Date of Degree

6-2021

Document Type

Dissertation

Degree Name

Ph.D.

Program

Earth & Environmental Sciences

Advisor

Monica Varsanyi

Committee Members

Ruth Wilson Gilmore

Ramona Hernandez

Prathibha "Prithi" Kanakamedala

Katherine McKittrick

Subject Categories

Africana Studies | American Studies | Environmental Studies | History | Human Geography | Latin American History | Nature and Society Relations

Keywords

Black Land, 1521 Christmas Rebellion, Hispaniola, Rebellion, Santo Domingo, Haiti

Abstract

Plotting on the Plot in Hispaniola: A 16th Century Discontinuous Black Land Story and the Insistent Unsettling Crisis of the New World examines the 1521 “Christmas Rebellion,” which is the earliest documented, Black-led rebellion—or series of acts of Black-led liberation—on the island of Hispaniola. Taking root just twenty-nine years after Christopher Columbus set foot on the Caribbean island that would later become known as “La Española,” or Hispaniola, the Rebellion sowed the seeds for future, Black-led uprisings in the Americas. This early act of Black resistance co-formed the initial grounding of the Black Radical Tradition west of the Atlantic Basin, effectively creating what I call “Black Land.” I define Black Land as the composite of Black and indigenous rebel practices and activities with Black and land-informed rebel ecologies that resist settler capitalist modes of extraction, thereby creating a rebel ontology of insistence, which plots, discontinuously, for the liberation of the land and people. Methodologically, the dissertation engages in a critical, side-by-side reading of two accounts of the Christmas Rebellion––Gonzalo Fernández de Oviedo y Valdés’, written in 1535, and Diego Colón’s, written in 1522. I elaborate a crucial plot analysis of these accounts in order to consider the temporal, geographic, racial, economic, and sociopolitical context(s) of the rebellion and to witness an early Atlantic example of the oppositional posture and socio-ecological vision embedded in acts of Black liberation. My analysis is the first to consider Oviedo’s more well-known account alongside Colón’s, which was not only the first official response to the rebellion––having been written just eleven days after it occurred––but also was the first set of anti-black slave laws penned in the Americas. Of the very few scholars familiar with these slave laws, none have put them into conversation with more popular accounts of the 1521 rebellion or its wider historical, geographic, or Black radical contexts.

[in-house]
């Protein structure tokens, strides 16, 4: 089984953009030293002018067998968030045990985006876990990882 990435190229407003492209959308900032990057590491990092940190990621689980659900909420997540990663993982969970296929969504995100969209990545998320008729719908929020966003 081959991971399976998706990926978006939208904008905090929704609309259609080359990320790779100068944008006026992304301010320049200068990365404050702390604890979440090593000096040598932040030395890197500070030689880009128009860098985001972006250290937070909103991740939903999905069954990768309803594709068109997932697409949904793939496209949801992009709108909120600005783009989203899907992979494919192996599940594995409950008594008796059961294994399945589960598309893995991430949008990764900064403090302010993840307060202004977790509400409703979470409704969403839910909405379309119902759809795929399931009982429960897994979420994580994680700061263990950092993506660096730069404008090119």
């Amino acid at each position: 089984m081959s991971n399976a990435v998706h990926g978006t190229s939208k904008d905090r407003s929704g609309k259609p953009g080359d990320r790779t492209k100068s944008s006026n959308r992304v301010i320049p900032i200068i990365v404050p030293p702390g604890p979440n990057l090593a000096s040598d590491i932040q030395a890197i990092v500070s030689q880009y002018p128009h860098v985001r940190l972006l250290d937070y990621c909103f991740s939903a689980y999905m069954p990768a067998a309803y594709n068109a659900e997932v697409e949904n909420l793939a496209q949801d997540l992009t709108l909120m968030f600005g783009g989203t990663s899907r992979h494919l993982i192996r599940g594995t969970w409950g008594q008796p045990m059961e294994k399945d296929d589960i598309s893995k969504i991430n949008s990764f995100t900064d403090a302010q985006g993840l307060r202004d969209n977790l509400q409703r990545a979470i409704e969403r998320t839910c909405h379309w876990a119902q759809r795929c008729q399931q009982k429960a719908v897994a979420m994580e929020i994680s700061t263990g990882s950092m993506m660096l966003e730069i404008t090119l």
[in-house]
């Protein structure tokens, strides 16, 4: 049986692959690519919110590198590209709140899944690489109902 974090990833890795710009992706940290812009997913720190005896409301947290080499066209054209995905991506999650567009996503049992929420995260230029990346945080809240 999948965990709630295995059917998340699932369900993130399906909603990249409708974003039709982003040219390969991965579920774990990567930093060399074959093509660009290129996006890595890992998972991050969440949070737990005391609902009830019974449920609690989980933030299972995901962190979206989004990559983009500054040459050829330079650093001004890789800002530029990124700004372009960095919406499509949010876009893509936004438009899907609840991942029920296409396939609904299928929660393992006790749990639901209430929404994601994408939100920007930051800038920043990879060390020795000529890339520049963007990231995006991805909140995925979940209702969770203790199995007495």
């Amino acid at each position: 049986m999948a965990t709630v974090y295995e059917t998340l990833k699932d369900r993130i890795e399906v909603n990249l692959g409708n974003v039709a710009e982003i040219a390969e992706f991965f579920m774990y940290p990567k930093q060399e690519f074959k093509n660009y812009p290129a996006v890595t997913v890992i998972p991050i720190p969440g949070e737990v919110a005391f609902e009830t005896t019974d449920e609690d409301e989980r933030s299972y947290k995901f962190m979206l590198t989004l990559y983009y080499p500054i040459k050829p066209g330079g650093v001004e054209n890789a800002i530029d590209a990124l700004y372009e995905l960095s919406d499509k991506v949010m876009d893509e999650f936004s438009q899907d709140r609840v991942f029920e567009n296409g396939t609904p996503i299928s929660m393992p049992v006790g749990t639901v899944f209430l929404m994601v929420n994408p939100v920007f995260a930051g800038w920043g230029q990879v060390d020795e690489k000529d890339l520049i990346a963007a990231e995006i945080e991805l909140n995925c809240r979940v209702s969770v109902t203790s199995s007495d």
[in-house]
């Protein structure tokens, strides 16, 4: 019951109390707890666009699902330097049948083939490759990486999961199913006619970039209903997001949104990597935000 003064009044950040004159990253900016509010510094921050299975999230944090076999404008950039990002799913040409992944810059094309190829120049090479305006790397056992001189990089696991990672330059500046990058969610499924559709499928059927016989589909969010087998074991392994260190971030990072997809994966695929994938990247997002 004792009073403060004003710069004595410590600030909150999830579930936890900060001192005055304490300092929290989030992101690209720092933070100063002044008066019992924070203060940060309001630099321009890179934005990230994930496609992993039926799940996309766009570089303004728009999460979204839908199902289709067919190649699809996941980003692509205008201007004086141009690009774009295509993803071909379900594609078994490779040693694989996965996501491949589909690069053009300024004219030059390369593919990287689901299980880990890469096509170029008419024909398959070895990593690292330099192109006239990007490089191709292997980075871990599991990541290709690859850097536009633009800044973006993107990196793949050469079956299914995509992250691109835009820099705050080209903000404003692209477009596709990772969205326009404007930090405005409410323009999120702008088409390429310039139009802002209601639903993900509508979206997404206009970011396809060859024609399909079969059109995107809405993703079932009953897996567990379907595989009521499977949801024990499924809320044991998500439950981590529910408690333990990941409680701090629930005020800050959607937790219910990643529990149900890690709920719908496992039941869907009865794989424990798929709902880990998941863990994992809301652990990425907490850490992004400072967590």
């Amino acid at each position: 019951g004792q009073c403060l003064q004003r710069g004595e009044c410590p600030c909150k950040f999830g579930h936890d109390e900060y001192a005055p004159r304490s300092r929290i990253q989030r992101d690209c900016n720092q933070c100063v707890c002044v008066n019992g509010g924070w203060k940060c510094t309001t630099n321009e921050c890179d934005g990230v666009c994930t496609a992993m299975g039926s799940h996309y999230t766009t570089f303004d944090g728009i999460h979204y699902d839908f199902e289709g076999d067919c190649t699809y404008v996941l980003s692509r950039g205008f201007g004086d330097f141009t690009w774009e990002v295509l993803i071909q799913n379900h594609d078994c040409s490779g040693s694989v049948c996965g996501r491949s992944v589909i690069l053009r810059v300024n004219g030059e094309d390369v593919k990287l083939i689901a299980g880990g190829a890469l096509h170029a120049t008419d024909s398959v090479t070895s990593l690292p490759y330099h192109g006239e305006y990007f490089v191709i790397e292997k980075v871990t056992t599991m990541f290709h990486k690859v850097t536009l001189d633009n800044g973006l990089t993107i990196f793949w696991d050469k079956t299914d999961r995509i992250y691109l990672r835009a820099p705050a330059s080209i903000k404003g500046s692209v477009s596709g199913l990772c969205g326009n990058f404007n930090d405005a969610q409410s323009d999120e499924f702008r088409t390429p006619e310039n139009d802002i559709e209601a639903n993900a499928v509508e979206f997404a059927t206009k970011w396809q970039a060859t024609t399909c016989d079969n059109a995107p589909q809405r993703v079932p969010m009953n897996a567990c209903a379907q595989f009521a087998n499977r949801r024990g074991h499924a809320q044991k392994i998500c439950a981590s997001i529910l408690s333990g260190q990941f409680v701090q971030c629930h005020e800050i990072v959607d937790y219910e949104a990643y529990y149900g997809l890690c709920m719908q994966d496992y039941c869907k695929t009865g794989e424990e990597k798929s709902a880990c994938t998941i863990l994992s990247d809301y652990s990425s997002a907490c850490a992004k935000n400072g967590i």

Speaking into this void, I argue that any study of nascent acts of Black radicalism in the Americas must explore the first colonial city of the New World, Santo Domingo. In the 16th century, Santo Domingo was the first port of entry for the African slave trade in the Americas. Along with other locales in the vicinity of the city, Santo Domingo serves as both the historical and physical site upon which what is arguably the Americas’ first manifestation of a “Black geography” comes into being. Further, I demonstrate that 16th century Hispaniola as a Black geography is important for understanding how late 15th and 16th-century Black productions of place ground not only the Haitian Revolution but all other and subsequent acts of Black radicalism that follow in the Ibero-Atlantic world and beyond. In analyzing the activities, habits, and socio-political practices of Black rebels in this 15th-16th century revolutionary Caribbean context, I cultivate a narrative plot previously available to us, one that foregrounds the land upon which this very Black geography is made. Plotting on the Plot blooms in the bundled stories, ecologies, and efforts of Black and Taino resistance as they relate to outright Black-instigated rebellion and the development of a rebel ecology that found its place in a Black Land.

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